This blog is intended to go along with Population: An Introduction to Concepts and Issues, by John R. Weeks, published by Cengage Learning. The latest edition is the 13th (it will be out in January 2020), but this blog is meant to complement any edition of the book by showing the way in which demographic issues are regularly in the news.

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Wednesday, December 11, 2013

Health and Planetary Benefits of a Plant-Based Diet

As the world's population heads toward 9-10 billion by the middle of this century, the issue of feeding everyone becomes ever more important. At the moment, we are not only increasing numerically, we are increasing our per capita meat consumption. This means that we raise an ever greater number of animals for slaughter. Forgetting for the moment the ethical issues associated with that, there are two key problems: (1) feeding them takes food directly off the human table and very inefficiently reroutes it through animals; and (2) too much meat is not healthy. This latter concern may be why we are getting sicker over time, even as life expectancy goes up.

There is a popular conception (misconception, really) that eating meat is a sign of wealth and well-being. In fact, the evidence suggests that a largely plant-based diet is better for you, and a paper just published online today in Nature, led by a team of researchers at Harvard, emphasizes the incredible ability of the human gut to adapt quickly to different diets:
In concert, these results demonstrate that the gut microbiome can rapidly respond to altered diet, potentially facilitating the diversity of human dietary lifestyles.
The point is that your body adjusts rapidly to your diet, so moving from an animal-based diet to a plant-based diet is not a huge adjustment, as far as your gut is concerned. That story has a link to another recently published article from researchers in Australia suggesting that people were generally aware of the health benefits of a plant-based diet. The younger and better educated you are, the more likely you are to share this view of the world. I find that to be very encouraging for the future. Another encouraging development is a recently published book by Vaclav Smil, one of the world's foremost authorities on the world's food supply. His book is titled: "Should We Eat Meat? Evolution and Consequences of Modern Carnivory." Here's a snippet from his website about the book:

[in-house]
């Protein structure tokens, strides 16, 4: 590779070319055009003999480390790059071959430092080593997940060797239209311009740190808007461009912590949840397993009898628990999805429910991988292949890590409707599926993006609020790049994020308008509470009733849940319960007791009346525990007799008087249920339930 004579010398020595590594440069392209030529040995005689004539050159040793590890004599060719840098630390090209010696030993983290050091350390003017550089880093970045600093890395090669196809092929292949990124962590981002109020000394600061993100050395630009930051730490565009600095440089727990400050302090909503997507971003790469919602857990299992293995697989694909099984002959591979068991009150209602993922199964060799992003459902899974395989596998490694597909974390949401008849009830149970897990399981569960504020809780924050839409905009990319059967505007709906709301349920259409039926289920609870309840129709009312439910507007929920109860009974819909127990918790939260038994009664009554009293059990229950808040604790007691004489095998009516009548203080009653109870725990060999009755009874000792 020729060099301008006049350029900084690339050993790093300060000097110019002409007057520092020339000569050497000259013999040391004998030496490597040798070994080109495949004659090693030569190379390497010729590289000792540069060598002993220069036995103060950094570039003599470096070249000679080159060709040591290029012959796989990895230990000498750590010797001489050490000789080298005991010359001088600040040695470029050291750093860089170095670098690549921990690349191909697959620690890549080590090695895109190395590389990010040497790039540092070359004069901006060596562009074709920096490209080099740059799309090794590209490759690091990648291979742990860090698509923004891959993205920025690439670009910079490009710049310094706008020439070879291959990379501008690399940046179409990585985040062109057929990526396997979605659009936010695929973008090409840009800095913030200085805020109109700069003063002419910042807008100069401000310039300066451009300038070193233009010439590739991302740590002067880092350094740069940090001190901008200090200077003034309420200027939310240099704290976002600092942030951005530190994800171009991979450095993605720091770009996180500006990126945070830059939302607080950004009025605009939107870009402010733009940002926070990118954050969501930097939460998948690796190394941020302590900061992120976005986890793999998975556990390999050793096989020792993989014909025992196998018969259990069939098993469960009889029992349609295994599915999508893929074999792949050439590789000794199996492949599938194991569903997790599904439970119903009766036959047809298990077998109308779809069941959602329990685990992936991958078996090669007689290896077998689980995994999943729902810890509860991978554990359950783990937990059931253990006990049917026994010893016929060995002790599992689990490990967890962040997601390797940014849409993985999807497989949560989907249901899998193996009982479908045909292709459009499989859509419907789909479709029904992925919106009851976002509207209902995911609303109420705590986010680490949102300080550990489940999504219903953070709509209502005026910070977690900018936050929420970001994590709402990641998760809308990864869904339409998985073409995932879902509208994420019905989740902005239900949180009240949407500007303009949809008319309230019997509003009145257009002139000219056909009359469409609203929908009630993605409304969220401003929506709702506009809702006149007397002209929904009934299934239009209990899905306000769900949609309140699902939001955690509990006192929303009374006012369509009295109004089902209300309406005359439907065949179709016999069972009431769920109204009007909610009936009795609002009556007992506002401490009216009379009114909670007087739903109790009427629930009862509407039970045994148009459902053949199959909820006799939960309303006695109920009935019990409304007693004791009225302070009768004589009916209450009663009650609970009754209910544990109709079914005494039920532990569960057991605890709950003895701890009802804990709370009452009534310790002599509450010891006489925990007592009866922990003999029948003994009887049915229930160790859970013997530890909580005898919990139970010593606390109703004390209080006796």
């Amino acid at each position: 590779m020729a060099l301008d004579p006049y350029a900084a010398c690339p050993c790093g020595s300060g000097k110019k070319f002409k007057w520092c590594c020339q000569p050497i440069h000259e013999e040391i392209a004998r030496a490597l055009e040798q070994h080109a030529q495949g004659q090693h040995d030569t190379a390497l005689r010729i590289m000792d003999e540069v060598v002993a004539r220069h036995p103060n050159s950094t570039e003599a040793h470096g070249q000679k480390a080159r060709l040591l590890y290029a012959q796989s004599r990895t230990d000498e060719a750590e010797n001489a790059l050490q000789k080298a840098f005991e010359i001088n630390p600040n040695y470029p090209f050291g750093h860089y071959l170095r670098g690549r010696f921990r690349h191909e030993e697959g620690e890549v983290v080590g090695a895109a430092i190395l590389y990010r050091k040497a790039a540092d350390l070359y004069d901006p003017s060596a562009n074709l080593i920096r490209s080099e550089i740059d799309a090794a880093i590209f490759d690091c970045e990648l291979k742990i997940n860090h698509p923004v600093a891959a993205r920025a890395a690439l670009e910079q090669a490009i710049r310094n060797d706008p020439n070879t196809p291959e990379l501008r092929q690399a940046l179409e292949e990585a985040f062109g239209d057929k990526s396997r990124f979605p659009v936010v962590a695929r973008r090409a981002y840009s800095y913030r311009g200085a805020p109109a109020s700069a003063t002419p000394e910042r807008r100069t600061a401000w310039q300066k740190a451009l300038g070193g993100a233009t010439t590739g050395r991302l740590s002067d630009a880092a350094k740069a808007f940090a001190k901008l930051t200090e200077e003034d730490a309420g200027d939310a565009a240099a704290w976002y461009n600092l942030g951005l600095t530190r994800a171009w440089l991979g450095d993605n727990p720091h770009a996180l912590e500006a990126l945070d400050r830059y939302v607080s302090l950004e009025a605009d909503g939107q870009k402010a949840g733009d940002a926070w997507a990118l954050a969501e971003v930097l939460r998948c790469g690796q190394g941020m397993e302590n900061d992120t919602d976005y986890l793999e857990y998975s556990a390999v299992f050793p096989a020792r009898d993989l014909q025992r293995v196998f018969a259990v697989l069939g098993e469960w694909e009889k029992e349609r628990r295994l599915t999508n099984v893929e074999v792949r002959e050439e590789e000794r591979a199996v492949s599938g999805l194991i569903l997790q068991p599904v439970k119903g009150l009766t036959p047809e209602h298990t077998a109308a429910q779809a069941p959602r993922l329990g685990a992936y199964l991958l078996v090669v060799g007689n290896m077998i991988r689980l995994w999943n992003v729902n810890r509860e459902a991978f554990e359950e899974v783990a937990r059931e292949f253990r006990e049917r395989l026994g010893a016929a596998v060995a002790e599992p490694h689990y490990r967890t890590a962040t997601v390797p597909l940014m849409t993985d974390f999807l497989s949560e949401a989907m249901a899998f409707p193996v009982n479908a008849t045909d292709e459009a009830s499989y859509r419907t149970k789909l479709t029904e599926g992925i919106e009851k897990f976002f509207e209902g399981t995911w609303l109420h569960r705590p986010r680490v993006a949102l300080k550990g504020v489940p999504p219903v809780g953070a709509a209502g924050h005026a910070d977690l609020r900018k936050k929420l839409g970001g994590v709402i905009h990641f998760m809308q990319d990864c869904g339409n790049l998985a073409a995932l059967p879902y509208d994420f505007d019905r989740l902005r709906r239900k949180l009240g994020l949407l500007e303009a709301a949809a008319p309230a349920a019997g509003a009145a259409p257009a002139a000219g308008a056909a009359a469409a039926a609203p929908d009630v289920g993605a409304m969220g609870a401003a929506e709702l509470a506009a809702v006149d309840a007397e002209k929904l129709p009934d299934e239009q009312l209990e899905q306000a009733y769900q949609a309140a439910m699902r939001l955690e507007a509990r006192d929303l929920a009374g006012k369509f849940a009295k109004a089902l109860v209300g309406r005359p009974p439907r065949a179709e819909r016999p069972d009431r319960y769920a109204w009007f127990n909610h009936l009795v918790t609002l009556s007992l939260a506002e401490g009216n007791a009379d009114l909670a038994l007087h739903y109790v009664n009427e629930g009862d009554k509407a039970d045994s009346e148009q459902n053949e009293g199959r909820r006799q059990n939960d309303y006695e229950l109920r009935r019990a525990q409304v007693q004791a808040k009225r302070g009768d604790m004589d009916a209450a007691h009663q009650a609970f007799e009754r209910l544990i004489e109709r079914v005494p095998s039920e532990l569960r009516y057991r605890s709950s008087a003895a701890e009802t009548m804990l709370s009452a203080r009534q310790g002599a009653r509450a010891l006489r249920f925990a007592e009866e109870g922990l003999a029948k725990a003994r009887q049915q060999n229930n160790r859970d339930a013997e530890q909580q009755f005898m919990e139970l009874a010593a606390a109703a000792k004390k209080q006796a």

The heart of the book addresses the consequences of the “massive carnivory” of western diets, looking at the inefficiencies of production and at the huge impacts on land, water, and the atmosphere. Health impacts are also covered, both positive and negative. In conclusion, the author looks forward at his vision of “rational meat eating”, where environmental and health impacts are reduced, animals are treated more humanely, and alternative sources of protein make a higher contribution.

1 comment:

  1. “I'm thinking about that diet where you fast two days a week and eat whatever you like the other five. ... In this article, I'll uncover the good, the bad and the ugly on the 5:2 ..... This can lead to people thinking they're so restricted on their fast .... But as long as the scale shows dropping weight, I'm doing fine. winifreda